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Re: Samsara must have an end?

Post by Nicolas »

Uttiya Sutta (AN 10.95) wrote: “And, Master Gotama, when having directly known it, you teach the Dhamma to your disciples for the purification of beings, for the overcoming of sorrow & lamentation, for the disappearance of pain & distress, for the attainment of the right method, & for the realization of unbinding, will all the cosmos be led (to release), or a half of it, or a third?”
[...]
“Suppose that there were a royal frontier city with strong ramparts, strong walls & arches, and a single gate. In it would be a wise, competent, & intelligent gatekeeper to keep out those he didn’t know and to let in those he did. Walking along the path encircling the city, he wouldn’t see a crack or an opening in the walls big enough for even a cat to slip through. Although he wouldn’t know that ‘So-and-so many creatures enter or leave the city,’ he would know this: ‘Whatever large creatures enter or leave the city all enter or leave it through this gate.’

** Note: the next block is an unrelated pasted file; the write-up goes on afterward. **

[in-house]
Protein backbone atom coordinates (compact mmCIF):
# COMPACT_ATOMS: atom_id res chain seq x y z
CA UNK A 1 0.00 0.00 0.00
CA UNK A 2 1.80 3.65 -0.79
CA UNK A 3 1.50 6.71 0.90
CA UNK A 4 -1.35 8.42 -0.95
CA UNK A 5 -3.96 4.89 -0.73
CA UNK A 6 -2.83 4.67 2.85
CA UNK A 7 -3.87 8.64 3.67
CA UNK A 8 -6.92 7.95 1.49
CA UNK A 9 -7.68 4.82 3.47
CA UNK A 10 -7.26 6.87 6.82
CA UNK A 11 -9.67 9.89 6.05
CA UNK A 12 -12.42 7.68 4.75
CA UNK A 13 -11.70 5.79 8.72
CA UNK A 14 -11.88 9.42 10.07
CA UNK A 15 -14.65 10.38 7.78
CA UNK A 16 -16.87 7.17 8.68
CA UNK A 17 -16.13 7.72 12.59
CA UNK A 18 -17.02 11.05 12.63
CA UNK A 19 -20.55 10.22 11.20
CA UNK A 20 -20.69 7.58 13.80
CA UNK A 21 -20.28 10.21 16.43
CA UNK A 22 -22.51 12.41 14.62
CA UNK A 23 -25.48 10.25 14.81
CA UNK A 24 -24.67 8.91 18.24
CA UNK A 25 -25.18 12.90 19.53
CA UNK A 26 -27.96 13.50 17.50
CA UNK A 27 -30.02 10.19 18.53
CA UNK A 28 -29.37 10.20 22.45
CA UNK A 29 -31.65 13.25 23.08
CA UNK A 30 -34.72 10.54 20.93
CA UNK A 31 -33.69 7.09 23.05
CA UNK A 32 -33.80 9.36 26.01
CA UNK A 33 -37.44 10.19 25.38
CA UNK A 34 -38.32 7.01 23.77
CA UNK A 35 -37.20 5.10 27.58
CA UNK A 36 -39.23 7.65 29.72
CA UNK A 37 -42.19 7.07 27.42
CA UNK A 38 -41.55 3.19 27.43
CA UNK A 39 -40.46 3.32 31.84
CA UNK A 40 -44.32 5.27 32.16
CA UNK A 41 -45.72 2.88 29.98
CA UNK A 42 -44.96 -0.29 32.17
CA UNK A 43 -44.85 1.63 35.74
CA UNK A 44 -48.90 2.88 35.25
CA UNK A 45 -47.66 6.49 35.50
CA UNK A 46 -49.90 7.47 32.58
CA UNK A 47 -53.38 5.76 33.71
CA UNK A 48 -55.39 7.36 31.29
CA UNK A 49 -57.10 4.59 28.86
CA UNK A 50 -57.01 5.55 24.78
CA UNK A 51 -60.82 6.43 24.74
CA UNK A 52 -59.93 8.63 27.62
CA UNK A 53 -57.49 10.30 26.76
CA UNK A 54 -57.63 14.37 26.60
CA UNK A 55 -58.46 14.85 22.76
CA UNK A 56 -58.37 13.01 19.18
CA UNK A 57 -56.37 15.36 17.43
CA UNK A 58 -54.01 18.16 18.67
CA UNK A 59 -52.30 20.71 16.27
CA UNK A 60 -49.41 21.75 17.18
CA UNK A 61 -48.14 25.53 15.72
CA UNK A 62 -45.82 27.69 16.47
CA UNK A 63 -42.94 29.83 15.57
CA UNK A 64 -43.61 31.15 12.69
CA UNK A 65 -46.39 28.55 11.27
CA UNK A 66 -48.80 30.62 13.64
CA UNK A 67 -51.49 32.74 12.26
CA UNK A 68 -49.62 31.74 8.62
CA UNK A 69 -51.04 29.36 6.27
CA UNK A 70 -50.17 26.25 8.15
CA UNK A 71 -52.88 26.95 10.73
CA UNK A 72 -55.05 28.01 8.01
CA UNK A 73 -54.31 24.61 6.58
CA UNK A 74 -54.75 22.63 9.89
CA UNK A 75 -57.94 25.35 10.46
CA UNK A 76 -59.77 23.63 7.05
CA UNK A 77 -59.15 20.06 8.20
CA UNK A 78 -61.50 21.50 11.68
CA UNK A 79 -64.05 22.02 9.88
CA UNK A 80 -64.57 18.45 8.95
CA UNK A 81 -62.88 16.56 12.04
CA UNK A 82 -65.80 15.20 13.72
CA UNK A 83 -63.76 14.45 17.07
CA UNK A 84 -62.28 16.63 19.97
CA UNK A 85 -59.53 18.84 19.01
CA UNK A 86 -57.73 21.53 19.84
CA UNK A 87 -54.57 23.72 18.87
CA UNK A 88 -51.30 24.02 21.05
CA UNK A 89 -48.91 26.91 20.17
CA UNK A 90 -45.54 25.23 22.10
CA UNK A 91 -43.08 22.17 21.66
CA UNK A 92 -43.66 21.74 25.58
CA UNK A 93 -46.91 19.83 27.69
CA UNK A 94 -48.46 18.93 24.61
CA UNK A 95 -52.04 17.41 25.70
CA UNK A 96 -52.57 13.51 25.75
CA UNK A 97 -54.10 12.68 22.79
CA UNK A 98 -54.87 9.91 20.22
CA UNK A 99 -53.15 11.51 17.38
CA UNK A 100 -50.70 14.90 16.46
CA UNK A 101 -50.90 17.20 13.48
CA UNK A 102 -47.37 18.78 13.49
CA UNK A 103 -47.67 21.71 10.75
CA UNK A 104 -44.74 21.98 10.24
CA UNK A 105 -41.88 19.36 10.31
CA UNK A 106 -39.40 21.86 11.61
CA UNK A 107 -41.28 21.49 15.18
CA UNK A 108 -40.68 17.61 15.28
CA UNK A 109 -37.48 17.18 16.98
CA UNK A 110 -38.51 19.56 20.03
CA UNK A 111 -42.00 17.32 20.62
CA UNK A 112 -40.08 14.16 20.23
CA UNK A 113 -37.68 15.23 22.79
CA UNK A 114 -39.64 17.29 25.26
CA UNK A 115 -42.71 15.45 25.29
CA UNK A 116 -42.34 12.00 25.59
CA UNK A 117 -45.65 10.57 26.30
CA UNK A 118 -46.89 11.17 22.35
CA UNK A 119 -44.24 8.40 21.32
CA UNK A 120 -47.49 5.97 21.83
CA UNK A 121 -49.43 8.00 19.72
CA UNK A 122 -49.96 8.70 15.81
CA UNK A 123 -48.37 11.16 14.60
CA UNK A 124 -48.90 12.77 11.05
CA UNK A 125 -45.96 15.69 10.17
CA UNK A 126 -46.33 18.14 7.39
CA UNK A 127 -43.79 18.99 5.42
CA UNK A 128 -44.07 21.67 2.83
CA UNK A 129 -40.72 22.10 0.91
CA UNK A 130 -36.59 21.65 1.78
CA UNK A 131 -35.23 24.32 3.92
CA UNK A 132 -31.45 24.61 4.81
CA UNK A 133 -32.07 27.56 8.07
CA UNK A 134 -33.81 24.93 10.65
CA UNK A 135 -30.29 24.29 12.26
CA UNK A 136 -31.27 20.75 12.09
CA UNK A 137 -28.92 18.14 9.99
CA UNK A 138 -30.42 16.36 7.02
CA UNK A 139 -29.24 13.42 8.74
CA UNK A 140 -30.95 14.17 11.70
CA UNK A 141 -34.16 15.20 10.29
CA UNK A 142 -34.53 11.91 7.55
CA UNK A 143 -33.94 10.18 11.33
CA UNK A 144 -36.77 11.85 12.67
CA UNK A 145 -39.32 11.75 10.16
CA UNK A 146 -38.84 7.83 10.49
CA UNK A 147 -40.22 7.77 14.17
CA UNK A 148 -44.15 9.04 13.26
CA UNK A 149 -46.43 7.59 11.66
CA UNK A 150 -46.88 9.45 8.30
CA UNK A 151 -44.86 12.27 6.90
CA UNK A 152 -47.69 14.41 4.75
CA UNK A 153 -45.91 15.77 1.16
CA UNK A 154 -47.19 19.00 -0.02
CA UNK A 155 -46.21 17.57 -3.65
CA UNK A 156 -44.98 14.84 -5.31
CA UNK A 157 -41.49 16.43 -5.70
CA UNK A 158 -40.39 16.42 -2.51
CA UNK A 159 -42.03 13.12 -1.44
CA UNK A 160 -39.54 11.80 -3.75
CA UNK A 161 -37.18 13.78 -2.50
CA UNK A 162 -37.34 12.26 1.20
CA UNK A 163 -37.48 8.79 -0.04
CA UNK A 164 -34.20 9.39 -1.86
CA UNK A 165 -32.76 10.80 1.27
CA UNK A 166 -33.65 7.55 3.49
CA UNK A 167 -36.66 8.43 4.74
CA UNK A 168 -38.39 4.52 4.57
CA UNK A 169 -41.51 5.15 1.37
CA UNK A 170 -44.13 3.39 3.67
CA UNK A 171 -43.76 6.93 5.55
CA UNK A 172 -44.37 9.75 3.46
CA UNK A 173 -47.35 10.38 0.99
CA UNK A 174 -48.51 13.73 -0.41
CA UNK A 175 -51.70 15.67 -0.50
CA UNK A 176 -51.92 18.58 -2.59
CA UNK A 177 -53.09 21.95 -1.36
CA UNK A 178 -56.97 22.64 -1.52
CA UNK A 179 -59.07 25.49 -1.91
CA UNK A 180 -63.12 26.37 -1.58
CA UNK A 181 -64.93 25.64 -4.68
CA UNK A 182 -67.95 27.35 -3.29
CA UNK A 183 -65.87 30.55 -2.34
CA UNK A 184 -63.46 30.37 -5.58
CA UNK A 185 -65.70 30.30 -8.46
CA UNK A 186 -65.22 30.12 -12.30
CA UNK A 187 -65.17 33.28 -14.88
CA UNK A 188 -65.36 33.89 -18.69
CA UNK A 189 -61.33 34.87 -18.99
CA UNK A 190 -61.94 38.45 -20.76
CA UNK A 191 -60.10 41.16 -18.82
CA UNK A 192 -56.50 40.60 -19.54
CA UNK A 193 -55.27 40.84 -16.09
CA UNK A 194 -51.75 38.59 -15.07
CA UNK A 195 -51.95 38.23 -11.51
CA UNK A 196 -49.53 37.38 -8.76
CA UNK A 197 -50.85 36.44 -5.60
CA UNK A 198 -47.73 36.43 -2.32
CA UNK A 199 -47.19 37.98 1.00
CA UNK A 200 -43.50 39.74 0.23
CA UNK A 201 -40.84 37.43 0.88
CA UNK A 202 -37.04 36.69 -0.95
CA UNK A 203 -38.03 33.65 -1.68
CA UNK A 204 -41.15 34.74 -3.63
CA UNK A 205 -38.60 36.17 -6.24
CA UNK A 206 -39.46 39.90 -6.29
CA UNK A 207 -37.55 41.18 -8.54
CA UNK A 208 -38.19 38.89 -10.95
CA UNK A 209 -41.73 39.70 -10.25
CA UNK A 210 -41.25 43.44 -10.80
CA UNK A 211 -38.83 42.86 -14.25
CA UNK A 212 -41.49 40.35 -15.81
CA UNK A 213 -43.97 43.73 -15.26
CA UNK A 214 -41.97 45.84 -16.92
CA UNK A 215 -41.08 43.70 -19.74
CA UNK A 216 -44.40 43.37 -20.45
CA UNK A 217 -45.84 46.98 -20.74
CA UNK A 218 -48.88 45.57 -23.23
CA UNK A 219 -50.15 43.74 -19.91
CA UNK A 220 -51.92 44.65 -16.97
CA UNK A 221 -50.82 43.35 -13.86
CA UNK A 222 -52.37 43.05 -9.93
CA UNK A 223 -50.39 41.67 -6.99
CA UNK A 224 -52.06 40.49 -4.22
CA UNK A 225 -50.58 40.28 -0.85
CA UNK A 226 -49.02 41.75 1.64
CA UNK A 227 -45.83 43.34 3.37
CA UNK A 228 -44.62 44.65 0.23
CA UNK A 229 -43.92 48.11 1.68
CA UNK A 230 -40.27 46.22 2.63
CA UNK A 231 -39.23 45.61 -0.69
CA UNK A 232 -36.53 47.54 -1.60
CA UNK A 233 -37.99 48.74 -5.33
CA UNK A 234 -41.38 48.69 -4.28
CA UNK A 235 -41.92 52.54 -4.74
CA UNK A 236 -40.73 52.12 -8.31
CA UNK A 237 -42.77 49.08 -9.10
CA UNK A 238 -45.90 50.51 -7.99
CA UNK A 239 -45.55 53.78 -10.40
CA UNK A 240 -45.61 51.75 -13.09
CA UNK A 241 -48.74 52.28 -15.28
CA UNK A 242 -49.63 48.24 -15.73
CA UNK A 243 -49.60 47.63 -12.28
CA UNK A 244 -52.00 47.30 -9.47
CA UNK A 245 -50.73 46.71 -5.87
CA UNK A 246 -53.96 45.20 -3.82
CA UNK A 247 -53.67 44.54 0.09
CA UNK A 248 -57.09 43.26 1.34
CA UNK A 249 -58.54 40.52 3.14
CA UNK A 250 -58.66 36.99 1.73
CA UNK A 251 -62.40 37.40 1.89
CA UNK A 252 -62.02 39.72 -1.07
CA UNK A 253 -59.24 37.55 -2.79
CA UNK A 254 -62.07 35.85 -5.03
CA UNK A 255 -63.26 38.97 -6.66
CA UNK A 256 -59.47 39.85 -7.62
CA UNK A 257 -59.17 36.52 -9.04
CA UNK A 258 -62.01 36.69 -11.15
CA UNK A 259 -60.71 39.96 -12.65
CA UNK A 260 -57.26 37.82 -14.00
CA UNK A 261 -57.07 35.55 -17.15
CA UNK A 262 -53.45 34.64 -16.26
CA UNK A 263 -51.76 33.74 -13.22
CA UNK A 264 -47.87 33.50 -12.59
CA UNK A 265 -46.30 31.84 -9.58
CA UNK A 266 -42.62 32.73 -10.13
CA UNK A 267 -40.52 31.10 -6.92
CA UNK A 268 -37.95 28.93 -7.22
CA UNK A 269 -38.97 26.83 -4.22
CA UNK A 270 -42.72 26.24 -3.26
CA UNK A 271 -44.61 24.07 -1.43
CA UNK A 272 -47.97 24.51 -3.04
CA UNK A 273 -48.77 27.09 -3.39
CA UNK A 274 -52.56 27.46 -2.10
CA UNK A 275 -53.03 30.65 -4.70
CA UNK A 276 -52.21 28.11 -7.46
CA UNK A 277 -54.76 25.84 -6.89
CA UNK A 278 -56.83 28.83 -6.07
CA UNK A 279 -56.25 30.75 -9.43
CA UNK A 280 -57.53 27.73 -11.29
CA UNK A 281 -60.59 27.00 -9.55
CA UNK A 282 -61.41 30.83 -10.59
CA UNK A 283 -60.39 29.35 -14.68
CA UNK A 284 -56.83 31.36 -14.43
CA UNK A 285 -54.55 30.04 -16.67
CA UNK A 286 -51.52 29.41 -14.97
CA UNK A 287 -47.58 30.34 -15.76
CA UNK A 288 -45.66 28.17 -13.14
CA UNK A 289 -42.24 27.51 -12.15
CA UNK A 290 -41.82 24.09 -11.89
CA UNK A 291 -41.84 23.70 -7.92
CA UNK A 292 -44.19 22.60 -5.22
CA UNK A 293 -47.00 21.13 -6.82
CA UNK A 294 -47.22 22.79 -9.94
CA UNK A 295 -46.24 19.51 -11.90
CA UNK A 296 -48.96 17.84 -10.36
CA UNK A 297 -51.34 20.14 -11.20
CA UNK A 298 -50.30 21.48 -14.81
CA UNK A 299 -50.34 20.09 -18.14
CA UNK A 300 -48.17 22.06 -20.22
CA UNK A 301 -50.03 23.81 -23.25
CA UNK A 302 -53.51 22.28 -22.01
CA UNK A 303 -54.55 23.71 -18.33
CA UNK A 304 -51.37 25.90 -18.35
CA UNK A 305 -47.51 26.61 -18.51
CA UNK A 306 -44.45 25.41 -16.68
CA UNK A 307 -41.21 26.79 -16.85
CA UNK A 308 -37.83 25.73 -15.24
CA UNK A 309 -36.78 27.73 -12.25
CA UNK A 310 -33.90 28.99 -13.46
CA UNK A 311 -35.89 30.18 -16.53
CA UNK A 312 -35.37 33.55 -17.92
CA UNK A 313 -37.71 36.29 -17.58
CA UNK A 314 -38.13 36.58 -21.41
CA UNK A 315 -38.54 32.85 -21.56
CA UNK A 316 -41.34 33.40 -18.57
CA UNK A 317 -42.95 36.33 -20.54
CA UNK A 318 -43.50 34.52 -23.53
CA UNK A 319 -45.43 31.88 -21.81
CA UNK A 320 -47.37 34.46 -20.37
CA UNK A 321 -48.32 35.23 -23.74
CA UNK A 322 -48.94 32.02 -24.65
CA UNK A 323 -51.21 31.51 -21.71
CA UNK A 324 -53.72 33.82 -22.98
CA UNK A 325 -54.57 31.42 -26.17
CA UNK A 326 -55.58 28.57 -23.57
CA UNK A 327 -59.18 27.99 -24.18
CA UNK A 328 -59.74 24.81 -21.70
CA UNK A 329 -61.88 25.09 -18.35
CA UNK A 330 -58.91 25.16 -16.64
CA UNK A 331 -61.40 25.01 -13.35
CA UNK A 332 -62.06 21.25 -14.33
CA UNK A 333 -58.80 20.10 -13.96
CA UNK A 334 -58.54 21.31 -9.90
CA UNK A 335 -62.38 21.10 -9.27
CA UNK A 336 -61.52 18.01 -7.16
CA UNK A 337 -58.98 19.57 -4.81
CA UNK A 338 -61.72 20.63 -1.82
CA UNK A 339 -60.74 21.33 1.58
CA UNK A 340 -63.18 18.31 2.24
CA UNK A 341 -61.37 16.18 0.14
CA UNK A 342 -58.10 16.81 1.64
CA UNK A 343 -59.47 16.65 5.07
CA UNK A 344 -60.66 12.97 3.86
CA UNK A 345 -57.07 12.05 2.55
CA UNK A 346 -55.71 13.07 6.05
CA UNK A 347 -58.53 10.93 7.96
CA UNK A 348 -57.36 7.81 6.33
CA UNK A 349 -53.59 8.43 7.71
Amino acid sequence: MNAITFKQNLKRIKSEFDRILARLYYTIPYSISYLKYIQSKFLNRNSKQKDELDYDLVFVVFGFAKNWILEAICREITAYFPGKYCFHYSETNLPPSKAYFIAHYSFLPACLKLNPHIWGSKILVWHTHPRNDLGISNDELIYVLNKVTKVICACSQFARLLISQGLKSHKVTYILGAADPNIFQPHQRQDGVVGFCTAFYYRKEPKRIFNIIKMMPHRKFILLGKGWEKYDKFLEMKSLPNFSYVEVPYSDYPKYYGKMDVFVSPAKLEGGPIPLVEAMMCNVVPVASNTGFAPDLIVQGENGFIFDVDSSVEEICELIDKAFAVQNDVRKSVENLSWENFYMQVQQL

“In the same way, the Tathāgata does not endeavor to have all the cosmos or half of it or a third of it led (to release) by means of (his Dhamma). But he does know this: ‘All those who have been led, are being led, or will be led (to release) from the cosmos have done so, are doing so, or will do so after having abandoned the five hindrances—those defilements of awareness that weaken discernment—having well-established [‘well-tuned’] their minds in the four establishings of mindfulness, and having developed, as they have come to be, the seven factors for awakening.
Vinc
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Re: Samsara must have an end?

Post by Vinc »

coconut wrote: Fri Jan 15, 2021 10:48 am Samsara is a closed cycle.
Do you get it? In an infinite time, an event should have already happened, but when the event is happening in the moment, how can that be in an infinite time?